Big Device Firms Focusing on Early Stage Opportunities

24 Apr

By Max Klietmann, VP of Research, LSN

It is no secret that venture capital firms are distancing themselves from early stage med-tech investments and are focusing more on later-stage opportunities. Interestingly, there is an emerging trend among the large, established players in the device space, whereby they are making strategic allocations to emerging device companies. What is especially interesting is that in certain indication areas, device companies are starting to see themselves as competitors to pharmaceutical products, meaning that we may be seeing the beginning of a new competitive landscape.

Medical devices were traditionally viewed as a distinct entity in the medical field, and not in direct competition with drug companies. However, as various major sectors in the space are converging, and the concepts of personalized medicine, companion diagnostics, and therapeutically-oriented devices are becoming mainstream, all this is changing. Take for example a major indication like cardiovascular disease – this is an area that has shown limited promise in terms of drug development over the past decade. However, devices might offer a solution for many patients that can be tailored on an individual basis. Consider the faster time to market and significantly lower risk surrounding devices, and you have a major new source of competition in the space.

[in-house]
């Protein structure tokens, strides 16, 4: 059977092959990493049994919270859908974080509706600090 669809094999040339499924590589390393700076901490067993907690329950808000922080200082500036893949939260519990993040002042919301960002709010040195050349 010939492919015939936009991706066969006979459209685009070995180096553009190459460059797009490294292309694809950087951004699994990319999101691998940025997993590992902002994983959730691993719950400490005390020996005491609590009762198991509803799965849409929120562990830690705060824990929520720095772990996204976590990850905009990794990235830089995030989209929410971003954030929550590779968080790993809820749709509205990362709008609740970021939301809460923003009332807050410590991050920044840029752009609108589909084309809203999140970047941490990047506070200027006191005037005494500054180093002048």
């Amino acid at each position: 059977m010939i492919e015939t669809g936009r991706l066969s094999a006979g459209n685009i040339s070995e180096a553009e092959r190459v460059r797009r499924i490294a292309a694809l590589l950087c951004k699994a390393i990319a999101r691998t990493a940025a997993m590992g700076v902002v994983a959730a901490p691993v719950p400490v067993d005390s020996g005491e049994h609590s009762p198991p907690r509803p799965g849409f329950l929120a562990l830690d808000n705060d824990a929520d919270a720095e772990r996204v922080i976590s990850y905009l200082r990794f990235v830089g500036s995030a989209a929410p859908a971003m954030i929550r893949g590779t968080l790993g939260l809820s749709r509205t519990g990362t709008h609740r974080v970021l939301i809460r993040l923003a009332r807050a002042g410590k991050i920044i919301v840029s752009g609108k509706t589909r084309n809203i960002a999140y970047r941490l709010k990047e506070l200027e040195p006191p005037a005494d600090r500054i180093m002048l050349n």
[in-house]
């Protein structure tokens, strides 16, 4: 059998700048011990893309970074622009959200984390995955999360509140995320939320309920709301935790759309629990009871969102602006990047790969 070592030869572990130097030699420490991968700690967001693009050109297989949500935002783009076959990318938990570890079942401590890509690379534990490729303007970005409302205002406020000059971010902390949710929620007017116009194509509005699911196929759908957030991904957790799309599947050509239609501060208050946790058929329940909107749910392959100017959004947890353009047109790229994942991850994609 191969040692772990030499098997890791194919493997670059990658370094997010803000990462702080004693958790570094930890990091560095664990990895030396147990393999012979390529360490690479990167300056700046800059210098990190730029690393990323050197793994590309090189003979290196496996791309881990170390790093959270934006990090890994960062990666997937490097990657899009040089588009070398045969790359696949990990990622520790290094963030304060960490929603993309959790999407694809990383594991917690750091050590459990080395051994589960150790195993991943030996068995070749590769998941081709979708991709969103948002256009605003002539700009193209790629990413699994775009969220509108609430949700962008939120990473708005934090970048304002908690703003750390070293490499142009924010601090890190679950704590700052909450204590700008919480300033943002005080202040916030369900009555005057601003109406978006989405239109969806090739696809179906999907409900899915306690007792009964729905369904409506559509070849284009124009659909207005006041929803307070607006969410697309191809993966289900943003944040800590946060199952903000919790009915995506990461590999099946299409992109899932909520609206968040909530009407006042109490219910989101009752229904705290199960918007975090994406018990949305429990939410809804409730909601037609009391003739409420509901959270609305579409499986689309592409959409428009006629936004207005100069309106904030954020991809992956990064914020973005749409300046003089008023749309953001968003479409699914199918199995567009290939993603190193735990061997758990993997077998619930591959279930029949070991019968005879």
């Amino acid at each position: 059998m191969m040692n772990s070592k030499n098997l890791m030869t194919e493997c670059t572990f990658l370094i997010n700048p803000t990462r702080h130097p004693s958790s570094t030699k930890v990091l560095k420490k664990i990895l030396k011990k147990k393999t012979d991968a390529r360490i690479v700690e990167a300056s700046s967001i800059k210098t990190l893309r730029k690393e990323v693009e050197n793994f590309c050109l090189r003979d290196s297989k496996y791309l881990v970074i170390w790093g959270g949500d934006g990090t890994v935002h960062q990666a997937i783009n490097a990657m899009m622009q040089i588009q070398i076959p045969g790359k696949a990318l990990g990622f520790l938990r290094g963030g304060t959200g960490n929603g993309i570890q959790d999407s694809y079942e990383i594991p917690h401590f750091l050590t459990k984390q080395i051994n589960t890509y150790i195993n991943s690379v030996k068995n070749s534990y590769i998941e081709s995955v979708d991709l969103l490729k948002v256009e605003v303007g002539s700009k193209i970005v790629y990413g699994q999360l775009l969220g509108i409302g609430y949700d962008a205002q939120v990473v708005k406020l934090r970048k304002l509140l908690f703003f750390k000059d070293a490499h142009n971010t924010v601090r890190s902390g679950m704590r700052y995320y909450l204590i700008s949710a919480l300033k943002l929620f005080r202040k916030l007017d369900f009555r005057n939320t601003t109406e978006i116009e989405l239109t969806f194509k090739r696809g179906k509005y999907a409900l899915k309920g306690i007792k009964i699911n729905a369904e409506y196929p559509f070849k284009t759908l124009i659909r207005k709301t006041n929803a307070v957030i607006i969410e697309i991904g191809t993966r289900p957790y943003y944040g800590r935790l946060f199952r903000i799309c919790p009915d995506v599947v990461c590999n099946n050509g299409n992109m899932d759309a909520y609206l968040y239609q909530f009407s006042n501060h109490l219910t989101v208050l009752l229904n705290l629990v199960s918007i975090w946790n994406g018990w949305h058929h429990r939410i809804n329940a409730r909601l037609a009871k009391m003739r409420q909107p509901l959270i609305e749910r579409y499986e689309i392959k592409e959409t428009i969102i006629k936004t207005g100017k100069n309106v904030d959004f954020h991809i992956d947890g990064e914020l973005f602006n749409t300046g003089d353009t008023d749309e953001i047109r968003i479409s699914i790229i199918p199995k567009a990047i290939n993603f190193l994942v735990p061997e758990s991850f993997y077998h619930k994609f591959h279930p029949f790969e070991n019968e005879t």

Of course, the device firms recognize it, and have begun to outwit big pharma using their own strategy. Rather than develop devices in house or focus on later-stage products, many large device firms are investing in seed-stage companies or forging licensing deals early on in the R&D process to build a robust product portfolio. The implications are huge: Device companies may rapidly become the leading solution to many major indication areas, and pharma might be in even bigger trouble than anticipated. However, for the emerging biotechs and medtechs, this is excellent news – the emergence of a new industry-wide arms race means demand for product and a desire to invest capital, helping to accelerate the industry forward and bring cures to patients faster. Brace for impact!

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